What is PFPS?

Patellofemoral pain syndrome (PFPS) is prevalent in approximately 25% of the athletic population and most commonly affects young adult females [1].  PFPS is characterised by anterior knee pain in and around the patella [2,3]. When bending at the knee joint, the patella should normally track in a lateral to medial direction before moving laterally again at full knee flexion. This motion is controlled by the quadriceps muscle group, particularly the vastus medialis oblique and vastus lateralis components. Poor coordination or weakness of these muscles can lead to inflammation of soft tissues (lateral retinaculum, infrapatellar synovium and fat pad) in addition to stress on cartilage and bone causing pain [3].

Presentation

  • Acute or gradual onset
  • Aggravated by increased on unaccustomed loads on the patellofemoral joint (e.g. higher training volume, increased running speed, hill/stair running and bounding)
  • Varied presentations including achy/sharp pain, poorly localised under or around the patella
  • Knee/s may feel like it is gives way or buckles [2,3]
  • Pain during squatting [4]
patellofemoral-pain-syndrome.jpg

Aetiology

  • Inadequate neuromuscular control or weakness of quadriceps muscles
  • Patella position (tilt/rotation)
  • Pronated foot type [1,2]
  • Increased knee valgus or femoral internal rotation
  • Reduced strength, coordination or range of motion of hip abductors causing increased stress on frontal and transverse forced around the knee [3]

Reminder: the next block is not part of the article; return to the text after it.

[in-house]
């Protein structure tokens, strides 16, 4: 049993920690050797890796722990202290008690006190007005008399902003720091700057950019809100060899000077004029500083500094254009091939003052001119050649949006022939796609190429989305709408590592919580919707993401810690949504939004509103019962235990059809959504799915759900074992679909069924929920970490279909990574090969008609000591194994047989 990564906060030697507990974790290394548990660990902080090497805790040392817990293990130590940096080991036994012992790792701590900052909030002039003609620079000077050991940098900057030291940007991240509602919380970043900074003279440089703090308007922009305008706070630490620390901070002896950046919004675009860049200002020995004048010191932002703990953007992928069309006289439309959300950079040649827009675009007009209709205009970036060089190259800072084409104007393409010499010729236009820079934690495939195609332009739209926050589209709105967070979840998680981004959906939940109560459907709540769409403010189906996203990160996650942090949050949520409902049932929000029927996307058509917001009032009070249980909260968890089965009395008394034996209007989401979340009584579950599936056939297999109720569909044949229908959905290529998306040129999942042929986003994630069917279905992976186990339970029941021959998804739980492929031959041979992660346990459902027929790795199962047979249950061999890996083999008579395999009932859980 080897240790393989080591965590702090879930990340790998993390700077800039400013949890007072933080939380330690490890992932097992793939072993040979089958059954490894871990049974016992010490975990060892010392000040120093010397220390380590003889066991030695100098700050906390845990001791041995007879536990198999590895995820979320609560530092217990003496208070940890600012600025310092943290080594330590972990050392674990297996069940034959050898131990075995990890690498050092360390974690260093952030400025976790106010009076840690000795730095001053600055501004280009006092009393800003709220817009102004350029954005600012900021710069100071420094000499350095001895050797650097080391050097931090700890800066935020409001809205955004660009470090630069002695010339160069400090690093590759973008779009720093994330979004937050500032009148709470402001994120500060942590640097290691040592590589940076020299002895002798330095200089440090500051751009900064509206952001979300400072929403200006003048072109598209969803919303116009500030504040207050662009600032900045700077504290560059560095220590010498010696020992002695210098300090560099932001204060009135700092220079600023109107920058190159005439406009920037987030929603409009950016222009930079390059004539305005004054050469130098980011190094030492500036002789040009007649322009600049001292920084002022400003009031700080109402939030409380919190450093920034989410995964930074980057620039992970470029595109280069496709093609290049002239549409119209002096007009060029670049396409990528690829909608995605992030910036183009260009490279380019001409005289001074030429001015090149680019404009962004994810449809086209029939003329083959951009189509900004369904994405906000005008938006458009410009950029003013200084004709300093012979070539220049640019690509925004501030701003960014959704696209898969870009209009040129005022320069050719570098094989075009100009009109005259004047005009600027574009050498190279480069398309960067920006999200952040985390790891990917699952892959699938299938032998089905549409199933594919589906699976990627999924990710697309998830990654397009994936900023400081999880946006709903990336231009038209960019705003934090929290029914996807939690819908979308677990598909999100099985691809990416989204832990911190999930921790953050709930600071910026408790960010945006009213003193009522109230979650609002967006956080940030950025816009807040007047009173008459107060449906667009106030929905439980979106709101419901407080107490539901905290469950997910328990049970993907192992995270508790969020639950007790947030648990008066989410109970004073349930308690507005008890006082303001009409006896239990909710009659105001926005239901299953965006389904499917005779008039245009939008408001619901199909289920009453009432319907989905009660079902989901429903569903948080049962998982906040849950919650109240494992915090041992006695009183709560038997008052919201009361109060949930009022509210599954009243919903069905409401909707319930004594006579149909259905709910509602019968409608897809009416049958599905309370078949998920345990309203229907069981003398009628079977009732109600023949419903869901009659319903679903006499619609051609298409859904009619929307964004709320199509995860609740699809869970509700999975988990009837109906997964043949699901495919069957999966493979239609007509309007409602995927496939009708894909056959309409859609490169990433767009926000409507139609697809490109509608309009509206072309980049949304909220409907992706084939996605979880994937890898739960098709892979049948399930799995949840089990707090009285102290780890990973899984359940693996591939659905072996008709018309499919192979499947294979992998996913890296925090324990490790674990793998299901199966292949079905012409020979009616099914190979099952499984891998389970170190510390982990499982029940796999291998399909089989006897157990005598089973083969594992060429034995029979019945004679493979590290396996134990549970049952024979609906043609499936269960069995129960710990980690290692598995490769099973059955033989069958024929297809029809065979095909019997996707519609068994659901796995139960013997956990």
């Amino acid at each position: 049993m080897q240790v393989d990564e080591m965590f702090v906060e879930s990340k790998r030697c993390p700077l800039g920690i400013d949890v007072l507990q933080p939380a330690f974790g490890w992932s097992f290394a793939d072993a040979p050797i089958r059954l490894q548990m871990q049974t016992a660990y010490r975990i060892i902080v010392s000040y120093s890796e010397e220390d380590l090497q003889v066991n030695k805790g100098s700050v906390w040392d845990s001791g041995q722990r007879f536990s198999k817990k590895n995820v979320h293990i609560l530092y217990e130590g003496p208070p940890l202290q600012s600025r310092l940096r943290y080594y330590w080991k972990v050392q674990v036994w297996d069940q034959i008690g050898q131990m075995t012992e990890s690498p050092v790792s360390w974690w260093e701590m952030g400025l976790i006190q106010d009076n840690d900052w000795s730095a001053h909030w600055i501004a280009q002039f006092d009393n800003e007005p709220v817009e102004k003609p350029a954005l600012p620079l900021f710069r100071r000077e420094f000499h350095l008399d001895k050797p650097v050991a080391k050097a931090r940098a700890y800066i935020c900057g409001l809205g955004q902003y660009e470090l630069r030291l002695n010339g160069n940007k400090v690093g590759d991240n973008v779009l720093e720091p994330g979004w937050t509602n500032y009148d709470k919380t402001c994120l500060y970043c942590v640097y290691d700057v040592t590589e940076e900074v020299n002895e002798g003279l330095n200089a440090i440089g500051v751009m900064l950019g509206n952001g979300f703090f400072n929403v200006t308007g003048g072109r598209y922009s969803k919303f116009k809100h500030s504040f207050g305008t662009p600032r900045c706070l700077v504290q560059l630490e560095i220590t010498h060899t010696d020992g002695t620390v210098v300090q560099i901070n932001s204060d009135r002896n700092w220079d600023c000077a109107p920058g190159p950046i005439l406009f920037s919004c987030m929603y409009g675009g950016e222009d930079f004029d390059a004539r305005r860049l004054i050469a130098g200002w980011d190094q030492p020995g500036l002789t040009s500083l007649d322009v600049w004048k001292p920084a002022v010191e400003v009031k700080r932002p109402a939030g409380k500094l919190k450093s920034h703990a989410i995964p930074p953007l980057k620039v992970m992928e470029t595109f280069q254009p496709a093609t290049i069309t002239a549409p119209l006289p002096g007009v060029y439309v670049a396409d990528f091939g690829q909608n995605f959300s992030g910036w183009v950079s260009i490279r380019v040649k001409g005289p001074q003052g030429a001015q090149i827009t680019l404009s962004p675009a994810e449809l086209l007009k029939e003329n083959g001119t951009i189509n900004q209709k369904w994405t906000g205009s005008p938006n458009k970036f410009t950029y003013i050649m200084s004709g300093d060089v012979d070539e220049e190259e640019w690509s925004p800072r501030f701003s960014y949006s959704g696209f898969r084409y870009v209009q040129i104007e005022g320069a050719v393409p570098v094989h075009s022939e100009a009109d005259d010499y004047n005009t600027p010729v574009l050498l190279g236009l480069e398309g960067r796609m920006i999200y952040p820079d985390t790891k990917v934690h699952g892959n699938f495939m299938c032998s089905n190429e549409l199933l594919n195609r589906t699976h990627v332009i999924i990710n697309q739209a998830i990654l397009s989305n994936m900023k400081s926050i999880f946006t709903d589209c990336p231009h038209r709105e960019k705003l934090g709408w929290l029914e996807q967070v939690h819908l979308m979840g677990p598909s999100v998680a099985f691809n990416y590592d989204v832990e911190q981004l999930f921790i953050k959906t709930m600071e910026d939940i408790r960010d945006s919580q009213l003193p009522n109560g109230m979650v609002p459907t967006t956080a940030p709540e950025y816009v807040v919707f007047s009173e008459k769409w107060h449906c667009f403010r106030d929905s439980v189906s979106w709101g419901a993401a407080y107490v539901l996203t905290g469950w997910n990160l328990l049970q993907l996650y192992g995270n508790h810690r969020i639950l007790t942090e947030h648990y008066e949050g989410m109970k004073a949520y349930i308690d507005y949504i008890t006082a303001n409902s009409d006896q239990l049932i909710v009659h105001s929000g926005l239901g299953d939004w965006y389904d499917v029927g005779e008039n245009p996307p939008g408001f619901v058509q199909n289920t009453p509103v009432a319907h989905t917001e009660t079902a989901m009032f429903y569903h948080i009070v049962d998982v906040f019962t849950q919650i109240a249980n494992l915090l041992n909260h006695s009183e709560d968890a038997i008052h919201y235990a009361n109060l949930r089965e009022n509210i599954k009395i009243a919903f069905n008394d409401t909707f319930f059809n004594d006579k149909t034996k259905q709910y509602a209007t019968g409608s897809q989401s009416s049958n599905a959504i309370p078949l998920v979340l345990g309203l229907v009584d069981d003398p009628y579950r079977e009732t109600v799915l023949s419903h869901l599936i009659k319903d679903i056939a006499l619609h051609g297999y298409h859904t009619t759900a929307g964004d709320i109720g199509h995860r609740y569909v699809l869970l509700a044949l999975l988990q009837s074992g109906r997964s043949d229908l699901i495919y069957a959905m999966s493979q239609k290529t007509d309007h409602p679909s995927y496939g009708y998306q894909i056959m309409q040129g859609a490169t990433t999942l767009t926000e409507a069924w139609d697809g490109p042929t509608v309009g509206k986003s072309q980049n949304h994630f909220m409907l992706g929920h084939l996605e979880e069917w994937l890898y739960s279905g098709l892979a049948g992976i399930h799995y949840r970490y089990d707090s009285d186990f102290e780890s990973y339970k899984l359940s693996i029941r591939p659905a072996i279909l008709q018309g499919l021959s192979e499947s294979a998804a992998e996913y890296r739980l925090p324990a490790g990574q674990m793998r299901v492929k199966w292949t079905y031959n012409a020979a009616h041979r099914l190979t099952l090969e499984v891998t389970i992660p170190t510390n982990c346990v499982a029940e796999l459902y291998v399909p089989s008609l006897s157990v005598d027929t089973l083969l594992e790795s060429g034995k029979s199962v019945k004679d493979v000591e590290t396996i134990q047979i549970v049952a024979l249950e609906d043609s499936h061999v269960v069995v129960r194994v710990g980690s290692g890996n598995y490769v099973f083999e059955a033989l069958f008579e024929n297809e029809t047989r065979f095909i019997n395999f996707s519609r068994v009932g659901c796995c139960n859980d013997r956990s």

Complications

May predispose to the development of patellofemoral osteoarthritis.

How can Physiotherapy help?

  • Provide education and advice about your condition and promote strategies to reduce your pain and symptoms
  • Provide an accurate and comprehensive assessment of your condition and address any underlying biomechanical factors contributing to your pain
  • Provide condition specific treatment including manual therapy, massage and stretches
  • Create an individualised exercise program to target muscular imbalances in the hip and/or knee and improve coordination of quadriceps muscles
  • Taping to correct abnormal positioning of the patella [2,5]

 

If you have any questions regarding your knee pain, please give us a call at (02) 8411 2050. At Thornleigh Performance Physiotherapy, we can give you an accurate diagnosis and treatment, to help you get back in action as soon as possible. We are conveniently located near Beecroft, Cherrybrook, Hornsby, Normanhurst, Pennant Hills, Waitara, Wahroonga, Westleigh, West Pennant Hills, and West Pymble.

 

References

  1. Nunes, G. S., Stapait, E. L., Kirsten, M. H., De Noronha, M., & Santos, G. M. (2013). Clinical test for diagnosis of patellofemoral pain syndrome: Systematic review with meta-analysis. Physical Therapy in Sport, 14(1), 54-59.
  2. Brukner, P. (2012). Brukner & Khan's clinical sports medicine. North Ryde: McGraw-Hill. 4th Edition, 87. 725-726.
  3. Panken, A., Heymans, M., Van Oort, L., & Verhagen, A. (2015). Clinical prognostic factors for atients with aterior knee pain in physical therapy: A systematic review. International journal of sports physical therapy, 10(7), 929.
  4. Collado, H., & Fredericson, M. (2010). Patellofemoral pain syndrome. Clinics in sports medicine, 29(3), 379-398.
  5. Collins, N. J., Bisset, L. M., Crossley, K. M., & Vicenzino, B. (2012). Efficacy of nonsurgical interventions for anterior knee pain. Sports medicine, 42(1), 31-49.

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